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Good Governance

How resilient are your communities? Does your local council engage effectively with local people? How sustainable is your health and wellbeing strategy? How well does your local council work in partnership with local business to create employment?

If you do not know the answer to these questions the Governance Audit developed by Governance International shows you where the 'red light' is blinking and points out innovative solutions to priority issues.  


“We-Think only works under certain conditions…It is not all or nothing but a matter of degree: from No We-think at one end of the spectrum, where traditional, closed and hierarchical models of organisation still make sense, to Full We-Think at the other end, with the likes of Linux and Wikepedia. In the middle, there will be lots of opportunities to blend some of these ingredients in different ways.” .

Charles Leadbeater, We-Think

For Governance International, collaborative governance is about public services agreeing a new set of ‘rules of the game’ with other organisations, communities and service users – and, of course, sticking to them. This is the key to success in partnerships with other organisations and in co-production with service users and communities.

The principles of collaborative governance are not written in stone. They differ from situation to situation. In deciding the ‘rules of the game’ for working with particular partners, public service organisations have to be clear what they want to focus upon. Is it transparency? Accountability? Sustainability? The equalities agenda? Engagement? Collaborative governance has to balance these principles – some are more important than others at particular times in particular places. Making these strategic choices is key to good governance, but this has to be done with all key stakeholders involved.

An example of such mutually negotiated ‘rules of collaboration’ is the Solihull Environment Champions Charter which states what the council will do for engaged citizens – and, of course, vice versa, namely how it expects citizens to behave when working with the council. Similarly, in Mannheim the city council and its ‘engagement champions’ have agreed how they will collaborate in a multi-million Euro regeneration project and set them out clearly in a so-called ‘White Book’.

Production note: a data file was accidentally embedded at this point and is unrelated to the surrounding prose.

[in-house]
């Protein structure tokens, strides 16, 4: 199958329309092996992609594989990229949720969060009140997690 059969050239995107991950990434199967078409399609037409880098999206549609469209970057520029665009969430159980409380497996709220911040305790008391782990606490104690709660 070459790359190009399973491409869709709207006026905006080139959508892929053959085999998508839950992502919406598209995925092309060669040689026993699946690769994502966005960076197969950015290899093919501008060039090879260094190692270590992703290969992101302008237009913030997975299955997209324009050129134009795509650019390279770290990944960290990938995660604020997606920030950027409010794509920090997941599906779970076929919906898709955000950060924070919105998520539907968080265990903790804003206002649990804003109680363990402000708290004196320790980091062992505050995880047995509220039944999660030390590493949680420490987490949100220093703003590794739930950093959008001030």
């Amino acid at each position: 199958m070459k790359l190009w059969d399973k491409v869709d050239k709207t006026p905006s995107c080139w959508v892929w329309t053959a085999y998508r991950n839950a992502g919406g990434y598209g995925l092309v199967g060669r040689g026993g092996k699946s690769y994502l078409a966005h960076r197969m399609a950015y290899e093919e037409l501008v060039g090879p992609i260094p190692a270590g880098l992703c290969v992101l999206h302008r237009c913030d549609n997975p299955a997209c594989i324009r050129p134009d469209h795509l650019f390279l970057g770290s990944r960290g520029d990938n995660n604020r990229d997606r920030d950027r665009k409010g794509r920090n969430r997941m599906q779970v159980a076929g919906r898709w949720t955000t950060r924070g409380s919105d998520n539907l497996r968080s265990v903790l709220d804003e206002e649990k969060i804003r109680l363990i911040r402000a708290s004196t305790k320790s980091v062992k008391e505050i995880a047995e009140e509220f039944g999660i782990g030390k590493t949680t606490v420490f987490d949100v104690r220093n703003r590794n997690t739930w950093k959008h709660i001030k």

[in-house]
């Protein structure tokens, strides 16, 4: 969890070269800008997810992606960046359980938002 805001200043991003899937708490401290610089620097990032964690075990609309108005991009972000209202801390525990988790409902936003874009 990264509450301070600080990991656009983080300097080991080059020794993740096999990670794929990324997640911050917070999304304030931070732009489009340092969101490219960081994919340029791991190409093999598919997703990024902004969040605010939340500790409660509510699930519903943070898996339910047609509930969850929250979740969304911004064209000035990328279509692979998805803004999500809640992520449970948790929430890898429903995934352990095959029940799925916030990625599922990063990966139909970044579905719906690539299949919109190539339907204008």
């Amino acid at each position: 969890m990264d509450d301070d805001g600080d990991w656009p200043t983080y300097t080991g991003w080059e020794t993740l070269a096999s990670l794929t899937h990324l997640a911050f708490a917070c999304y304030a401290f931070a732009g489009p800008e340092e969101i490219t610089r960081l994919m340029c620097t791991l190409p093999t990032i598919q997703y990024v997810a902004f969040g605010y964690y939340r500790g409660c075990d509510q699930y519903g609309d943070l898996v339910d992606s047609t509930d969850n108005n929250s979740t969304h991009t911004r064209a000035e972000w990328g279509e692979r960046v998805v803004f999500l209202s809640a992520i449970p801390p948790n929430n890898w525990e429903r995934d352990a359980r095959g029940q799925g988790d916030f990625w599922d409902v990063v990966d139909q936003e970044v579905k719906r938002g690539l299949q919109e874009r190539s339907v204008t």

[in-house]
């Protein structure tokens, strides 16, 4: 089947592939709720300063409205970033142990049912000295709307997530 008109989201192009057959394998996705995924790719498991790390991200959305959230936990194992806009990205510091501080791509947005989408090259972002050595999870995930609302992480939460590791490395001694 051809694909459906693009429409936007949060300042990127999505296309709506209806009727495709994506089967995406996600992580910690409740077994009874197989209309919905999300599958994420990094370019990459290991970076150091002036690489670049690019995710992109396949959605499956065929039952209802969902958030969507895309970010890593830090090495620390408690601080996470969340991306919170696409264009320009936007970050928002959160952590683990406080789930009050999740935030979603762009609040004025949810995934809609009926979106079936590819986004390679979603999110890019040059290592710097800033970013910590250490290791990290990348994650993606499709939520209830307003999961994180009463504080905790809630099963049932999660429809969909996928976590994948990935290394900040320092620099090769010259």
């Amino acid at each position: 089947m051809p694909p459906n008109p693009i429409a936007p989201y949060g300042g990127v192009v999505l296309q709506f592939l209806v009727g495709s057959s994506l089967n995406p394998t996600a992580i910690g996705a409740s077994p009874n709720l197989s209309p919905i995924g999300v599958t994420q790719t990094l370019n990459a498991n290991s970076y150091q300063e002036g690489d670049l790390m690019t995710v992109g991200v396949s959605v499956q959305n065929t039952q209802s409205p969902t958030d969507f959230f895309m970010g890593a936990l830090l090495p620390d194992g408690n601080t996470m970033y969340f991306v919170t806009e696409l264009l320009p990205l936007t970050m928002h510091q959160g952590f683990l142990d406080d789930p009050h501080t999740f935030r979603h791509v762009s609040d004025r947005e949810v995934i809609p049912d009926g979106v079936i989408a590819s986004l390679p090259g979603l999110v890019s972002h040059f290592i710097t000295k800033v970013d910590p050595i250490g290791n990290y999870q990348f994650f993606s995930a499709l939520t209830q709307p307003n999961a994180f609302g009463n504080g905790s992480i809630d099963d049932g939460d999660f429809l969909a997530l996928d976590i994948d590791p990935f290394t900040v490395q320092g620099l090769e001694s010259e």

How we can help you to make good governance real?

  •  ‘Making it Better’ Labs with service providers, commissioners and representatives of the third sector and communities to improve existing forms of collaboration. Read more about how we did this in a recent project with Argyll and Bute council.

  • Governance Audits with your key partners to identify the strengths you can build on and areas where you should be improving.

  • National and international research and identify good practice on specific governance issues.

Our Expertise

The Governance International Team has led on a number of high-profile public governance projects, including:

  • Designing, proto-typing and rolling-out Governance Audits in a number of local councils in Europe, including Calderdale Council, the City of Ulm, the Swiss Town Council of Baar and the City of Barcelona.

  • Concept paper of the Good Governance Certificate ELoGE of the Council of Europe to adapt it to Baden-Wuerttemberg

  • Research on ‘Sustainability Indicators’ for the Spanish EU Presidency. The full report can be accessed by clicking here.

  • Peer assessment of the public governance of the region of Tuscany commissioned by the OECD.

Good practice cases

Have a look into our Good Governance case study section, which provides inspiring good practice cases how you can put social inclusion and other governance principles into practice. 

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